Future, Present, & Past:

~~ Giving itself latitude and leisure to take any premise or inquiry to its furthest associative conclusion.
Critical~~ Ready to apply, to itself and its object, the canons of reason, evidence, style, and ethics, up to their limits.
Traditional~~ At home and at large in the ecosystem of practice and memory that radically nourishes the whole person.

Oυδεὶς άμουσος εἰσίτω

Sunday, July 17, 2016

The limits of "Just give me the arguments."

In a letter to Feuerbach, Marx in 1843 wrote
How cunningly Herr von Schelling enticed the French, first of all the weak, eclectic [Victor] Cousin, then even the gifted Leroux. For Pierre Leroux and his like still regard Schelling as the man who replaced transcendental idealism by rational realism, abstract thought by thought with flesh and blood, specialised philosophy by world philosophy! To the French romantics and mystics he cries: "I, the union of philosophy and theology," to the French materialists: "I, the union of flesh and idea," to the French skeptics: "I, the destroyer of dogmatism," in a word, "I ... Schelling!"

Schelling has not only been able to unite philosophy and theology, but philosophy and diplomacy too. He has turned philosophy into a general diplomatic science, into a diplomacy for all occasions. Thus an attack on Schelling is indirectly an attack on our entire policy, and especially on Prussian policy. Schelling's philosophy is Prussian policy
sub specie philosophiae.
When you first read this, you'd swear it was something from Nietzsche's nachlass. Suddenly you realize that all that shrewd poison and psychologizing was more or less just in the air in the latter half of the 19th century. This was one of the accepted and expected ways to think, and if you were an intellectual in that milieu, you picked it up and got good at it. (Of course, not everyone got as good at it as Nietzsche.)

This is one of the nuances (and no less crucial for being a nuance) that is lost when you read philosophers of the past out of context, as documents in a line of "arguments" about such-and-such a subject.

This could easily be mis-read as an argument for incorrigible historicism, or at the least that one requires a host of footnotes or some kind of sensitive antennae in order to "really read" thinkers of the past. A certain kind of impatient student is rightly suspicious of such implications. "Why should I care about the "historical context," they want to know. "Just give me the arguments." There is a certain prima facie plausibility to this objection, for surely, as Aquinas argued (and I have cited it before), "Philosophy does not consist in asking what men have said, but in asking after the truth of the matter." This argument looks like it is saying, "cut to the chase," or, more generously, it doesn't matter when and who said it and in what set of cultural assumptions, what matters is, is it true, or slightly more broadly, is it a good argument?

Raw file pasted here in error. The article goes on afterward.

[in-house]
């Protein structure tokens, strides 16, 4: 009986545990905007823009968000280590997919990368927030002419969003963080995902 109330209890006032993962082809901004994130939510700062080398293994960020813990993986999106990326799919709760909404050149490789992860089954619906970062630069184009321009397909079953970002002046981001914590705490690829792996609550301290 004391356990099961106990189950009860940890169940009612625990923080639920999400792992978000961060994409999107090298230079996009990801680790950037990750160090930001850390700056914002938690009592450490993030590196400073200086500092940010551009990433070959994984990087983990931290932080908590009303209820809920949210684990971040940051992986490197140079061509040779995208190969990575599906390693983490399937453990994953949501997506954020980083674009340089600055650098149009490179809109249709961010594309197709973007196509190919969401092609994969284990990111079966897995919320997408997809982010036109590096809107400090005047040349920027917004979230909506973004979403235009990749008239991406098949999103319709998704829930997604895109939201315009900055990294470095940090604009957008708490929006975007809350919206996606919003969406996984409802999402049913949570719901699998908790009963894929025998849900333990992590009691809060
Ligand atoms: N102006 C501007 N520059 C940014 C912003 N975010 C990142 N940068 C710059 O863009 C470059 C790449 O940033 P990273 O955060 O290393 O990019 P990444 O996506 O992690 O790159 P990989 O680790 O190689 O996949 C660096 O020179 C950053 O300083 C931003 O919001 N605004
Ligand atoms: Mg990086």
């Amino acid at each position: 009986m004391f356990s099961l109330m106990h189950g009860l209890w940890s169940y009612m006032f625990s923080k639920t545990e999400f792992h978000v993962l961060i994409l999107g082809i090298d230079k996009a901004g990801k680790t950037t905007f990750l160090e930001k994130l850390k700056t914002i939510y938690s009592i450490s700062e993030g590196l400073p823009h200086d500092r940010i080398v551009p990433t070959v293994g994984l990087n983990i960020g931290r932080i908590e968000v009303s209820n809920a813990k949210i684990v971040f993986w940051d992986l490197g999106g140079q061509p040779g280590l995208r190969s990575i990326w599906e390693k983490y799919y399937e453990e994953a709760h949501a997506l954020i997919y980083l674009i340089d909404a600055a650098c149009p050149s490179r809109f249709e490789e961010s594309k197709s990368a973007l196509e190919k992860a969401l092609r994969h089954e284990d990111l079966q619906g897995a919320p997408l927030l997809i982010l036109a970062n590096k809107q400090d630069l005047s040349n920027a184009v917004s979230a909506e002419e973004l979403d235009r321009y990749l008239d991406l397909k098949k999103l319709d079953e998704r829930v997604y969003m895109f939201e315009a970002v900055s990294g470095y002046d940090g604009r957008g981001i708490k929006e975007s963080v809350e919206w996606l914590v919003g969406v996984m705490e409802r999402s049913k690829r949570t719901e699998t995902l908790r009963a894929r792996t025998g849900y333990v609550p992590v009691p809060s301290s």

But when you read a thinker -- and it needn't be someone shelved in the philosophy section of the library -- you encounter not a set of arguments alone, but a person, a mind deploying arguments of diverse kinds, yes, but also other things than arguments: description, rhythm, trope; and always within a language and a context, an already-underway conversation.

To be aware of this is not (or ought not to be) to guard access to competence behind doorkeepers of learning. It is not that "you can't understand Kant without understanding the world he lived in," such that competence in the moves of the first critique would require an armature of previous certifications in Wolff and Leibniz, in Konigsbergian and Prussian politics, in Lutheranism and German typography. It's not even -- though this is truer -- that a grasp, or an appreciation, or an awareness, of any of these adds a dimension to one's feeling for Kant that may or may not be relevant to seeing what he's doing with the synthetic a priori. Talk like that tends to be intimidating, implying that to win the right to an opinion requires fighting ones way through a thicket of prerequisites. But dispel the shadow of the law from all of this, and you find instead the visage of the person. A thinker is a person to know, not a table of positions; they are a style, a stance, and indeed a career. No one knows a person out of context.

Collingwood insists that historical understanding consists in the re-enactment of thought. That re-enactment can't happen unless you are oriented, to some degree, in the same landscape of problems and accepted moves that the thinker inhabited.

The context does not explain, let alone explain away; it does not mean you shrug off Nietzsche's psychologistic readings of whoever, just because you've seen Marx do the trick before. But when you are confronted by the (let us admit) rather overwhelming personalities of "the great philosophers," it can help to see them in their element. Not to "take them down a notch," but to let us hear them better.